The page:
BY KATHRYN NIX AND ALYENE SENGER – Medicare faces a dismal future that could threaten its very existence. In two recent papers, Stuart Butler, Ph.D., and Robert Moffit, Ph.D. of the new Heritage Center for Policy Innovation analyze the problem and offer detailed solutions on how to reverse course.
Butler explains that many objections to Medicare reform are fueled by myths. For instance, many Americans believe that seniors have paid for their own Medicare through payroll taxes. But in reality, only Medicare Part A is financed through payroll taxes. Parts B and D are voluntary and financed through a combination of beneficiary premiums (covering just 25 percent of costs) and subsidies from taxpayers.
Next, Butler points out, there is no true Medicare trust fund. The program operates as a pay-as-you-go system, meaning revenue immediately goes out the door to pay for current benefits. Another myth is that the payroll tax is a premium and quite different from the income tax. Butler explains, “Since the Medicare payroll tax, unlike the Social Security tax, does not have an income cap, it is actually indistinguishable from a regular income tax bracket.”
Another big misconception is the notion that adjusting Medicare benefits based on retirement income would be a radical change. This is false; wealthier seniors already pay higher, income-related premiums in both Part B and Part D.
Recognition of the Medicare reality is essential for reform. From there, the first step is to put the program on a budget. Medicare is currently categorized as “mandatory” spending, which allows the program’s cost to grow on autopilot. Its budget is open-ended, and spending is determined by whatever the hospital, drug, and physician bills add up to. Instead, Medicare should operate under a real long-term budget, similar to other federal programs like defense.
There is bipartisan consensus that Medicare spending should be capped; in fact, Obamacare has already introduced a top-down spending cap on the program. But without the right fundamental changes, this alone is insufficient to control costs. The next, big step is to transform the program into a premium-support system, a defined-contribution system of financing.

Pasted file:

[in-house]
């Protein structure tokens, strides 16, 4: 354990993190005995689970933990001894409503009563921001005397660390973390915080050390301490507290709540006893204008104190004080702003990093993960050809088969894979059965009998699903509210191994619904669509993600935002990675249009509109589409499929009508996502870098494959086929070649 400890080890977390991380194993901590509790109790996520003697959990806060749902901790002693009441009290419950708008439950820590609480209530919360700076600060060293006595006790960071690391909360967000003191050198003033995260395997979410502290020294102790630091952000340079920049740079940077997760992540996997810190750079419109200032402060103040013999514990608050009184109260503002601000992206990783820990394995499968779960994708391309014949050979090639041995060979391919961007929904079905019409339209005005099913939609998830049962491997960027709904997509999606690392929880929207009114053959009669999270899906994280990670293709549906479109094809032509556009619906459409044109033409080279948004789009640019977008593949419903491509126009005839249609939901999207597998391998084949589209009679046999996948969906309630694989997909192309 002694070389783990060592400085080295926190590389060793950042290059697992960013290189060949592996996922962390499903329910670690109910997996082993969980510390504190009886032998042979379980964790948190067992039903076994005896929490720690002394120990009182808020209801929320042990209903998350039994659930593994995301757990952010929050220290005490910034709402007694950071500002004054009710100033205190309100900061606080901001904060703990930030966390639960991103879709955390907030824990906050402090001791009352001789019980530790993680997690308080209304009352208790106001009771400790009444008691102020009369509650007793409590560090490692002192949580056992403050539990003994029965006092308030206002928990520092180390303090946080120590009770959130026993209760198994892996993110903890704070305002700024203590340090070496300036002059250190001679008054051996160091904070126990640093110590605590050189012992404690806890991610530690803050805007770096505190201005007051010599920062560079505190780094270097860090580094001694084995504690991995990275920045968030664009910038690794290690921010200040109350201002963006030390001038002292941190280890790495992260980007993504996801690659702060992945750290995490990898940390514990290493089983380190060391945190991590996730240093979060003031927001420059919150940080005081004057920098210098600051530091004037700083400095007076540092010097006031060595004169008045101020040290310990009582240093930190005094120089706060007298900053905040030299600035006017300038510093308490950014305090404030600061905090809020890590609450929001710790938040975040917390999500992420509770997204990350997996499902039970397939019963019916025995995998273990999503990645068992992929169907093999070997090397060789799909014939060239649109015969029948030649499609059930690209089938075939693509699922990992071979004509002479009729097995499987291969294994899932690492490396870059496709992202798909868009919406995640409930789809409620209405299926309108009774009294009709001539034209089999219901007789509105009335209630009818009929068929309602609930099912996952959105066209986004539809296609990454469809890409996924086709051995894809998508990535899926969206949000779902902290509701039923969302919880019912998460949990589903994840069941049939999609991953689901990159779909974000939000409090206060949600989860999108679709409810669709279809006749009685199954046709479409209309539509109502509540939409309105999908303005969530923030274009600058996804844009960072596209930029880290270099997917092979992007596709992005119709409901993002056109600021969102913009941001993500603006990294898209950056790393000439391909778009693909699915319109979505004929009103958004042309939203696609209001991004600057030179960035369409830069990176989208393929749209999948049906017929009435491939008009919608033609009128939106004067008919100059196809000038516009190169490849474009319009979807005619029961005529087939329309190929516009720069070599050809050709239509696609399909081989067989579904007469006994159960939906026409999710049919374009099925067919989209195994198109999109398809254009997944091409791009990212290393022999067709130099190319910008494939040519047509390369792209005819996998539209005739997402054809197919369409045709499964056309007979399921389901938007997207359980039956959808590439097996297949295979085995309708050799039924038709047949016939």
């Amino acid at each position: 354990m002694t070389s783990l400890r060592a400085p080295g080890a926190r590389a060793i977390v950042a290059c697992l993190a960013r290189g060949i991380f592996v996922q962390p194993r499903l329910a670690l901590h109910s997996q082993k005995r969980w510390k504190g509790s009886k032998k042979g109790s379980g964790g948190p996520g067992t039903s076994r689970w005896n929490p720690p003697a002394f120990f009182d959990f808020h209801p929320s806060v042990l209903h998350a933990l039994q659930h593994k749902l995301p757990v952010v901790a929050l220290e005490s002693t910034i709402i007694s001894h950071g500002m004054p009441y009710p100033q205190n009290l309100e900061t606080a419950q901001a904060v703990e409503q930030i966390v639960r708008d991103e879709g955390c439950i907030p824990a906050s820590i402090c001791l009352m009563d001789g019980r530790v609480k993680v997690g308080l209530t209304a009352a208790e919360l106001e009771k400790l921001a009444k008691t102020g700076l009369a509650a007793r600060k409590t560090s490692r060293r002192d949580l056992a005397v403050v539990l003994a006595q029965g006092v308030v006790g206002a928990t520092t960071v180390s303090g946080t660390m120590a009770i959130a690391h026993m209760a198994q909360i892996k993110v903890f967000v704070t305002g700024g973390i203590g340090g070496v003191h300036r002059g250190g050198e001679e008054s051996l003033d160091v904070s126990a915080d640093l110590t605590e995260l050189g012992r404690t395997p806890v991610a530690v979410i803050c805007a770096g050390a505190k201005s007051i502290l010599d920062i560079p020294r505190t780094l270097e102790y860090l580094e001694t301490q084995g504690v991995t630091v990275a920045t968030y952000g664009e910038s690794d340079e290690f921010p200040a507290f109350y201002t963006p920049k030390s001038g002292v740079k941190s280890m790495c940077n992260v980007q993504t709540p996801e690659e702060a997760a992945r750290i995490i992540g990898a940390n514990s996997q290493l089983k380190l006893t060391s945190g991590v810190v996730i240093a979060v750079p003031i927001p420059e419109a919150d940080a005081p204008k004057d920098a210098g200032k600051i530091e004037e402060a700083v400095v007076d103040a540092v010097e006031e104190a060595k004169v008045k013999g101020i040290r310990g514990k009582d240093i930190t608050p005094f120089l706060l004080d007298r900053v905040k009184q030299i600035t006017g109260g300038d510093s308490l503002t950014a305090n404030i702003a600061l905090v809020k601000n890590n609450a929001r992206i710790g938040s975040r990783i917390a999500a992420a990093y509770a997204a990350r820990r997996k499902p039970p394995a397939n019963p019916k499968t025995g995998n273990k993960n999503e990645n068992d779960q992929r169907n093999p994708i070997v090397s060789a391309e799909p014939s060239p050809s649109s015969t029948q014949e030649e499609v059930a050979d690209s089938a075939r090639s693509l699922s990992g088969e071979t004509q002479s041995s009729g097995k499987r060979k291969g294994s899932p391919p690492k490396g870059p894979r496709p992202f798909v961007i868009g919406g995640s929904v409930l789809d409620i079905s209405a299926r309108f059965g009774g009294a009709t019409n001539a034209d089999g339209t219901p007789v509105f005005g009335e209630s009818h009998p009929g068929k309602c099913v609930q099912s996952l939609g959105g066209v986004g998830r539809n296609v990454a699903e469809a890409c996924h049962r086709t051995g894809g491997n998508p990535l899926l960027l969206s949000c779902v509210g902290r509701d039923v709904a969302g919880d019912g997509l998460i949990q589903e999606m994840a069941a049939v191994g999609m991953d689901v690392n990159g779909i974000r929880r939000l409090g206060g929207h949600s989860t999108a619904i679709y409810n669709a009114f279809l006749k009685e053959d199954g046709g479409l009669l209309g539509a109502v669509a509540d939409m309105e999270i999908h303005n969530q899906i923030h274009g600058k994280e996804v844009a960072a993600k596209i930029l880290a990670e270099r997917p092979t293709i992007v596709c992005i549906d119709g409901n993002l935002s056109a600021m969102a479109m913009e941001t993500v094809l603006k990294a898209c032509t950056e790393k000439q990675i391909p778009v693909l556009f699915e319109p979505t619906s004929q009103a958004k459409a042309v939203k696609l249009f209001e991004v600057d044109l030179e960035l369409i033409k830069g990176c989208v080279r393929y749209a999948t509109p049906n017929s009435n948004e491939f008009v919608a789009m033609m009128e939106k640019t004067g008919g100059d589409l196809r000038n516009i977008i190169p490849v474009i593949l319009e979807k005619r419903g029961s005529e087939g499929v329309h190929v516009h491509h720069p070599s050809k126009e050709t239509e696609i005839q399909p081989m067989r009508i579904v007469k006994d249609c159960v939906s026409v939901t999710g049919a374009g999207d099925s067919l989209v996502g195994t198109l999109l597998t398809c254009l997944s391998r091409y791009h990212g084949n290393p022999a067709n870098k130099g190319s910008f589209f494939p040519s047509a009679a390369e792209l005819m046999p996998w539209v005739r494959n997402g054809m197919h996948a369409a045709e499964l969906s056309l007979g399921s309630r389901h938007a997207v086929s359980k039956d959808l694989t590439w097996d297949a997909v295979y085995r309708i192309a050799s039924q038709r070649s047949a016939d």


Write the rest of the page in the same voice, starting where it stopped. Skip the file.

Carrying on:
Moffit’s in-depth analysis explains exactly how to move Medicare to this type of consumer-driven system. It would allow seniors to choose their own health plan and receive a defined contribution from the government to offset its cost. Seniors would have access to affordable, adequate benefits, regardless of age or health condition. As Moffit points out, one model of premium support, “the Federal Employee Health Benefits Program (FEHBP), serving federal workers and retirees, has been a popular and successful premium-support program.”
As Senators Richard Burr (R–NC) and Tom Coburn (R–OK) wrote in a recent Politico editorial, “The way to save Medicare is to build on what is working.” Moffit shows in his research that the FEHBP has outperformed Medicare in every dimension of performance: “It has better benefits, better service, catastrophic limits on what enrollees must pay, and far better premium cost control.”
A consumer-driven, market-based Medicare program can foster competition and control costs without sacrificing quality of care. Patients would be able to seek out and receive better value for dollars spent, impacting the entire health care system. And Moffit’s research shows the benefit for the federal budget: “Based on the estimates of the Heritage Center for Data Analysis (CDA), a Medicare premium-support program would yield $702 billion in savings over 10 years beginning in 2016.”
Butler states, “Patching the framework, or tweaking it at the edges, is not going to address the long-term weaknesses of the program or the enormous financial load it adds to the country’s structural financial problems.” Instead, Medicare needs structural reform that works. To learn more about the Heritage Foundation’s comprehensive budget reform proposal, which includes transformation of Medicare, visit Saving the American Dream.